Analysis: There'll be fresh thinking in London after Ken Livingstone's defeat

London's Jewish community lacked the muscle to counter Livingstone's anti-Semitic remarks.

boris johnson 88 (photo credit:)
boris johnson 88
(photo credit: )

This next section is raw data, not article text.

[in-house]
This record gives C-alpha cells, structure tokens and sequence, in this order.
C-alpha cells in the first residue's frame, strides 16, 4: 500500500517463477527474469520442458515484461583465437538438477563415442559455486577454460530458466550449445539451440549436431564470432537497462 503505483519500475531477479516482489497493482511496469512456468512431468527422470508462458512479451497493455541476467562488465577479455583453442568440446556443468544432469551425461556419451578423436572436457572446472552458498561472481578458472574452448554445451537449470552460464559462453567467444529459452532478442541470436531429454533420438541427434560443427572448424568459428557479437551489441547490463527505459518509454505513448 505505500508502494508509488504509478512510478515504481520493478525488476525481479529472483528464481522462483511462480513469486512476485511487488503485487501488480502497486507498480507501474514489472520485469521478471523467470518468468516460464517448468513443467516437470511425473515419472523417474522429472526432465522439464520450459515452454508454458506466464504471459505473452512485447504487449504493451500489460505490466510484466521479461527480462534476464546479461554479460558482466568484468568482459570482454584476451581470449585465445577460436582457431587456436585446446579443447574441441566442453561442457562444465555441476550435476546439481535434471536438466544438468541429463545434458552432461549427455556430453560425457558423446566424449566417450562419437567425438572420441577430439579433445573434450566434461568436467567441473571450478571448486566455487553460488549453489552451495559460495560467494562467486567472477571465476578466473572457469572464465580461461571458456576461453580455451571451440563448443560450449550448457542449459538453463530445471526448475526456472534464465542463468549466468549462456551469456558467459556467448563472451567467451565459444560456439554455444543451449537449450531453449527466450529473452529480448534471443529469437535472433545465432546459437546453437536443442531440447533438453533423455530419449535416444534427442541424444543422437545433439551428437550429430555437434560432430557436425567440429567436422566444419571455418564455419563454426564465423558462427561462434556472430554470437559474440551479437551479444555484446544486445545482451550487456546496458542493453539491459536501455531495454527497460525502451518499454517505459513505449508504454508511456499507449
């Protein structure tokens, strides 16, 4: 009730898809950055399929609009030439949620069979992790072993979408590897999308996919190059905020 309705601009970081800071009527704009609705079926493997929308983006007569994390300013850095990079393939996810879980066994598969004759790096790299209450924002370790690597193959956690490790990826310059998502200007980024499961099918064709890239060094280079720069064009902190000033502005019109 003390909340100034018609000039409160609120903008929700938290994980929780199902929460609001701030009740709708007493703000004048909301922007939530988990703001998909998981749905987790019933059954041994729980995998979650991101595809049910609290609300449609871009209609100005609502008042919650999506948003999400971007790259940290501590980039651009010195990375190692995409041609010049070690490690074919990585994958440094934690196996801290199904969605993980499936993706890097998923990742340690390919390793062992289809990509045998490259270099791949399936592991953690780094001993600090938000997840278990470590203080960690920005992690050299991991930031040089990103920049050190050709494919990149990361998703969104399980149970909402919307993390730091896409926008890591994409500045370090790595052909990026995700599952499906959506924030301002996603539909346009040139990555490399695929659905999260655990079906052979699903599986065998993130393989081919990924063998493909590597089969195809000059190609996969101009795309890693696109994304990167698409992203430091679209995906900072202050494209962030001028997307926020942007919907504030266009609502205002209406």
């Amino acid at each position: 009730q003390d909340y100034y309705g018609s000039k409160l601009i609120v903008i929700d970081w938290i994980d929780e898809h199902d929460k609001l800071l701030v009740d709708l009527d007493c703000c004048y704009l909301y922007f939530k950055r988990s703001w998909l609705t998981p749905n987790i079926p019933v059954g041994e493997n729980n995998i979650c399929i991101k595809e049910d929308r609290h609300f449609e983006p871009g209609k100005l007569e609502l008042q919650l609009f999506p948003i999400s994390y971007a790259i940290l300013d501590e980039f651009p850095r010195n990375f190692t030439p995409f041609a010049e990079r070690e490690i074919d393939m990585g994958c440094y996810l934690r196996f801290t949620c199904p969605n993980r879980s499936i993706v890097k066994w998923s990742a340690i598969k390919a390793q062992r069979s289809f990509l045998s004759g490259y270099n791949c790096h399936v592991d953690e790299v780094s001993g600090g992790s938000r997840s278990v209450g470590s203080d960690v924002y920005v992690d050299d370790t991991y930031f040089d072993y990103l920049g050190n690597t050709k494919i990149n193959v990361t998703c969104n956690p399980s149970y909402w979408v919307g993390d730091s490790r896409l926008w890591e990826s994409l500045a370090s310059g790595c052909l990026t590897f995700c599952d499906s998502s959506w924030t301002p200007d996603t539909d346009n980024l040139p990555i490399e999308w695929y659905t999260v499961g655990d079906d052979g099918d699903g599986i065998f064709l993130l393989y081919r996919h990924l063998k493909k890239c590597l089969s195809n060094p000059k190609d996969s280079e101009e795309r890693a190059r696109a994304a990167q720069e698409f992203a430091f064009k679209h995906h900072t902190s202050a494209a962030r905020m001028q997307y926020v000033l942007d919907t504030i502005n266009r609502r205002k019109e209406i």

London had managed to shuffle along quite happily down the ages without a mayor until eight years ago, when Labor's Ken Livingstone won the newly created post. And so its importance has often been derided. But the mayor controls an £11 billion budget ($22b.), and has a decisive role in overseeing public transport and police and fire services for a capital that is home to more than 7 million people - an Israel-sized population, that is. He also helps set the tone for the city. In that light, this weekend's election to the mayoralty of the Conservatives' Boris Johnson, a controversial but ultimately good-hearted figure, thwarting the bid for a third term by Livingstone, sends an encouraging message about voters' sensibilities in the English capital. Livingstone is a divisive figure who rightly acknowledged this weekend that he had only himself to blame for his defeat. An articulate populist and a demonstrably skilled political operator, he is also a frequent critic of Israel, which he has accused of "ethnic cleansing." In a 2005 Guardian article, he termed then-prime minister Ariel Sharon "a war criminal who should be in prison, not in office," and charged Sharon with organizing terrorism against the Palestinians. As mayor he hosted a notorious Islamist cleric, Yusuf al-Qaradawi, who reportedly supports the destruction of Israel, suicide bombings and the execution of homosexuals. Livingstone also has an offensive record where Jews are concerned. He compared a London journalist who happened to be Jewish to a "concentration camp guard," and refused to apologize for so doing. And he notoriously suggested that two (non-Iranian-born) Jewish businessmen with whom he'd fallen out, David and Simon Reuben, should "go back to Iran and see if they can do better under the ayatollahs." Pressed to withdraw that remark, he declared: "I would offer a complete apology to the people of Iran to the suggestion that they may be linked in any way to the Reuben brothers." Johnson has caused his share of offense down the years as well, but sometimes in misguided attempts at humor, and frequently with profuse apologies afterward. He branded the city of Portsmouth, for instance, as being "arguably too full of drugs, obesity, underachievement and Labor MPs." He compared British political leadership contests to the purported "orgies of cannibalism and chief-killing" in Papua New Guinea. (In a glorious mea culpa, he then declared his certainty that the inhabitants of Papua New Guinea "lead lives of blameless bourgeois domesticity in common with the rest of us.") Something of a figure of fun until his campaign for the mayoralty gathered pace, Alexander Boris de Pfeffel Johnson (to give him his full name) might best be described as a young fogey - being a public school-educated, bicycling, posh-talker who seems, on first contact, to have emerged straight from the pages of P.G. Wodehouse... and from Bertie Wooster territory rather than Jeeves's. But his disheveled, bumbling exterior masks an endearing capacity for self-deprecation, keen intelligence and a capacity for independent thought. When he visited Israel as part of a Conservative Friends of Israel delegation in late 2004, Johnson added his own personal tour stops to an already crowded itinerary, so that he could see as much of the Israeli and Palestinian sides of our reality as possible. He told me during that trip that the chaps in the pubs of his Henley parliamentary constituency - "the ones who'll tell you that 'I served in Palestine, old boy. Jolly fine fighter, the Arab'" - consider that Israel invaded Palestine, and is now building settlements as a land grab. If Johnson tried to tell them that Israel has been desperate to make peace, another of the visiting Conservative group chimed in at that point, "I don't think he'd get out of the pub in one piece." London's gradually shrinking Jewish community lacked the muscle to effectively counter Livingstone's anti-Semitic remarks. The Labor mayor, after all, even defied his own party leader, prime minister Tony Blair, in refusing to apologize for his "concentration camp guard" slur. It is highly unlikely Johnson will cause the capital's Jews similar grief. It is certain that he will take more responsible positions should the need arise to discuss Israel. And his defeat of Livingstone may signal that some Londoners, at least, are starting to rethink its orientation. Tellingly, in his acceptance speech in the early hours of Saturday morning, Johnson said he had spent the campaign "violently disputing the meaning of multiculturalism" with Livingstone. An urgent reinterpretation of Britain's approach to multiculturalism is indeed essential to the well-being of that country, and most urgently to London, which Johnson hailed as the "greatest, most cosmopolitan, multiracial, generous-hearted city on earth." His election might just help keep it that way.